A Musician in Your Midst
I don’t think I’ve ever spoken to two thousand people at once before, so you’re all going to have to lean in nice and close.
I’m Smashley! I’m a jazz saxophonist, a writer, and a skeptic. I’m really excited to be able to fuse the three of those into one awesome bloggin’ bundle by getting to post for such an innovative new site. Really, really excited.
I just got my master’s in jazz studies from the University of North Texas in May, after which I moved on to a new exciting life in Chicago. I gig here and there, and I pay my bills by writing for a popular company’s website that shall remain nameless because it is popular. And a company. But suffice it to say, the things I write for them are nothing like the things I’ll be writing for you. They’re not that special. You’re the only one for me, bebeh.
My move to Chicago coincided with my discovery of Skepchick, and, soon after, my introduction to all sorts of amazing and brilliant skeptical people in the city. The idea that I actually get to post on an offshoot of Skepchick, a site that’s respected and admired by everyone I respect and admire, is unimaginably awesome. See? It just goes to show that you can accomplish anything if you bribe Elyse handsomely.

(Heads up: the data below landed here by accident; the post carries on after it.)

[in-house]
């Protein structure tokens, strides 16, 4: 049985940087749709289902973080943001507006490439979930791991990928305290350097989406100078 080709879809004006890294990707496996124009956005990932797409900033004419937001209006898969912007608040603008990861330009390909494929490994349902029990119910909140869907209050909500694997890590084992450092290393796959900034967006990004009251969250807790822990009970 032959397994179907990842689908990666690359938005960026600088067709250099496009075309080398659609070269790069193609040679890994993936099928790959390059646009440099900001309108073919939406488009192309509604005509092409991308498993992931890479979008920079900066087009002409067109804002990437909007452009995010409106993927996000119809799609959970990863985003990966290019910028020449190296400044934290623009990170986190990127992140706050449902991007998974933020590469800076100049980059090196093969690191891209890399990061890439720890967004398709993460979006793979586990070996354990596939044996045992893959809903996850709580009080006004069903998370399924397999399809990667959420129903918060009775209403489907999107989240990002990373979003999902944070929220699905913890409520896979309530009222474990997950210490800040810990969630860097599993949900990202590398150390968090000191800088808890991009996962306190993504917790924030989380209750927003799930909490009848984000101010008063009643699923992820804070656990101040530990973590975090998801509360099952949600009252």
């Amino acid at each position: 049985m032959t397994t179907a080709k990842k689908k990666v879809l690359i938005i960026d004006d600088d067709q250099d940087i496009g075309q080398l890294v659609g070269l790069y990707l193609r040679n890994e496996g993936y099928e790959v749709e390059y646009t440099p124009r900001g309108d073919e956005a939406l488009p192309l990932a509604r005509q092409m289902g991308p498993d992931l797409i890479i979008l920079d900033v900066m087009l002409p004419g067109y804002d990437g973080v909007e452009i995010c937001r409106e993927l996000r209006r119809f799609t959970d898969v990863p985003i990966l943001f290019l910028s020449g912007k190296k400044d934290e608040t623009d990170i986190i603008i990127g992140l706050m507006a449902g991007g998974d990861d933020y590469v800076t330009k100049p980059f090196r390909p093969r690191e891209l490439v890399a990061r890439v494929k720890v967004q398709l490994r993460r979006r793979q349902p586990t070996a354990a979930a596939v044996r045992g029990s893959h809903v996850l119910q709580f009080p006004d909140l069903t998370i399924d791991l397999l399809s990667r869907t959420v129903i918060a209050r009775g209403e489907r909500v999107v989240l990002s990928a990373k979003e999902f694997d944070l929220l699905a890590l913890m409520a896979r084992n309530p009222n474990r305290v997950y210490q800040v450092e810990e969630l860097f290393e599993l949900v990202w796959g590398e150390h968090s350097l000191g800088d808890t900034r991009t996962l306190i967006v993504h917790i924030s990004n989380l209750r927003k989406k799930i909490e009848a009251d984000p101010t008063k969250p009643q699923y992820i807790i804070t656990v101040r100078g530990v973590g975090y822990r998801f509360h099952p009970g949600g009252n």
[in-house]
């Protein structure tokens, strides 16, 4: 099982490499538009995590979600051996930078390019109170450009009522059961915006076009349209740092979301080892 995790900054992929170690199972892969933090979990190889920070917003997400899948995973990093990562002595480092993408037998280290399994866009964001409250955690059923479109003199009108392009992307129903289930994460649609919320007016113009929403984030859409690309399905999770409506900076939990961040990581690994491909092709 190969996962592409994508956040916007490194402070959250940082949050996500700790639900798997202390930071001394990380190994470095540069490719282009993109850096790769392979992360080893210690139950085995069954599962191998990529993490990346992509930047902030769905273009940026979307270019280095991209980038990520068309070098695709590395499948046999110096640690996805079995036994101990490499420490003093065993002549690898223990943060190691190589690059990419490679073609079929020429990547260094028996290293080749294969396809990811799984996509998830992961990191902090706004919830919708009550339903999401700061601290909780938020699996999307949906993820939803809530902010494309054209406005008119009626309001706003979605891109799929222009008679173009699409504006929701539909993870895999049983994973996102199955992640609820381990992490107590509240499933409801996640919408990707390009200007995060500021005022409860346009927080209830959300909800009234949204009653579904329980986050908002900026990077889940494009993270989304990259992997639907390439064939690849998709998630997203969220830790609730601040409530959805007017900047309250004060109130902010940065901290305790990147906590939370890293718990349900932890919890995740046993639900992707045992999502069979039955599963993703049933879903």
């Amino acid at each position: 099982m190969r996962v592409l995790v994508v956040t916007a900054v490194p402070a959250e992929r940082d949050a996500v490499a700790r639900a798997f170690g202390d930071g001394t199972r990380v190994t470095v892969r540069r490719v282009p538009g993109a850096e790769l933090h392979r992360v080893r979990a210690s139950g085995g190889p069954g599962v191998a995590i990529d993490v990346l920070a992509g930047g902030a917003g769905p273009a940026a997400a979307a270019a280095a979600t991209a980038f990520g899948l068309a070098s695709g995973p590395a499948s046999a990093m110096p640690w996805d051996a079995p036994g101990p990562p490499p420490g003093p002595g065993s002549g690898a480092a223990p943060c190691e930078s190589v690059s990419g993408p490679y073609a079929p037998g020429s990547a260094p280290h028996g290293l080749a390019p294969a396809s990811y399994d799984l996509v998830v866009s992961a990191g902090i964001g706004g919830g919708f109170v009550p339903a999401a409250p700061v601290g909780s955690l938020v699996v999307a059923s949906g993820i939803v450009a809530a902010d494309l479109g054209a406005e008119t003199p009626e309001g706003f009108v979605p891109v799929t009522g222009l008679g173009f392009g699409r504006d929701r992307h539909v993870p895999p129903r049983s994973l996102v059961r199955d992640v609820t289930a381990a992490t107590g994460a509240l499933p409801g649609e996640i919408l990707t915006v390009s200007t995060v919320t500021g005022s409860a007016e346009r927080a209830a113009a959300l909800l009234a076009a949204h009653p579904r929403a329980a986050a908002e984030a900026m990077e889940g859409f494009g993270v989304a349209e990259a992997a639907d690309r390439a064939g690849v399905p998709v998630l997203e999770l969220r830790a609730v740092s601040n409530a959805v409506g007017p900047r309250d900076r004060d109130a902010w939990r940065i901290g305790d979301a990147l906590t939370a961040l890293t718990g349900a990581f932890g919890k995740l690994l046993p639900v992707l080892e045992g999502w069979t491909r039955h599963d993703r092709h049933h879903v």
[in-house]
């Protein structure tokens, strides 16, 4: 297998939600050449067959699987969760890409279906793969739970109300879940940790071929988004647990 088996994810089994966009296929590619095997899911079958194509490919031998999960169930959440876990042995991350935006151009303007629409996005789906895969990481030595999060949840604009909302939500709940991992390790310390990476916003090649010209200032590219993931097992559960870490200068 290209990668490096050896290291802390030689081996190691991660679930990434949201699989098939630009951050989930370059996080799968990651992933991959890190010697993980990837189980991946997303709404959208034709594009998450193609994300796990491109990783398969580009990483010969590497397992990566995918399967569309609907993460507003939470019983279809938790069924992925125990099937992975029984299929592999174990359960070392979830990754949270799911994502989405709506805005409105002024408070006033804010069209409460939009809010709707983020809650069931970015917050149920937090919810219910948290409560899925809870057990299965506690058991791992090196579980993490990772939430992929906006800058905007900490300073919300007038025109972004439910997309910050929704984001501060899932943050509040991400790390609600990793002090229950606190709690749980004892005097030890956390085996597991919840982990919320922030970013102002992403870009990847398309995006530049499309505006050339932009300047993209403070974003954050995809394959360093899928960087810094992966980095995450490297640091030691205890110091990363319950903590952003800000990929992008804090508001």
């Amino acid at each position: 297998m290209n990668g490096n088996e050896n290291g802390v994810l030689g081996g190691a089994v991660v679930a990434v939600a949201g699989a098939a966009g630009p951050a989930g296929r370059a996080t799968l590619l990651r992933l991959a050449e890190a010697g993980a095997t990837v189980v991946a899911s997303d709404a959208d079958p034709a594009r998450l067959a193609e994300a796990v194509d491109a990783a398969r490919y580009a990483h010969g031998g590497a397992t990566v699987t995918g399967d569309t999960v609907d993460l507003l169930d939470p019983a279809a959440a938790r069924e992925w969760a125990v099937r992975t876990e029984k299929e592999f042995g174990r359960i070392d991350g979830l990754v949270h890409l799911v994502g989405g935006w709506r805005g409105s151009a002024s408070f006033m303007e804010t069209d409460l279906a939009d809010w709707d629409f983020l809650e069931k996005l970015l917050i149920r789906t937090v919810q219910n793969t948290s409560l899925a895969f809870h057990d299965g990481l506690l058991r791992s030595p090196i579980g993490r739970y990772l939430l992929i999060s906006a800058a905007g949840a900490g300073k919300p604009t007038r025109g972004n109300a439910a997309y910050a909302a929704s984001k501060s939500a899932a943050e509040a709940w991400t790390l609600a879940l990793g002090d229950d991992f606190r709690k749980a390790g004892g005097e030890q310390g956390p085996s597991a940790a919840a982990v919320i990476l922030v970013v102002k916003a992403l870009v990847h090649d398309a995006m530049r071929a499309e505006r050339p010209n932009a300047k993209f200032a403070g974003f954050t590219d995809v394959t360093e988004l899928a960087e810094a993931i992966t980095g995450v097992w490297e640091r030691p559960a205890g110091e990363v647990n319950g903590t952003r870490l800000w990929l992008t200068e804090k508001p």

The connection of music to science and skepticism is something I’ve thought about for a long time. With visual art, you can depict humbling astronomical wonders or draw hilarious skeptical comics and show things, really establish ideas in a concrete way. Music is abstract by its very nature. Sure, there are plenty of brilliant skeptical musicians out there who sing songs about rationality and critical thinking, the two most inspiring to me being George Hrab and Tim Minchin, but it’s a completely different ball game when you bring this to purely instrumental music. I can’t exactly communicate that “Everything Alive Will Die Someday” with a saxophone and a rhythm section.
Still, I have a few ideas, and I’m bursting at the seams to share them with you. A couple of topics I’m especially interested in are the curious effects music has on the brain and the everyday skepticism of being a jazz musician (there really is some. It’s not all sunglasses and smoky bars, you know). I may share some of the things I researched in my master’s, in hopes that it doesn’t get too terribly dry. But you guys are skeptics. Skeptics can handle dry with a smile and a thank you.
I’m looking forward to it!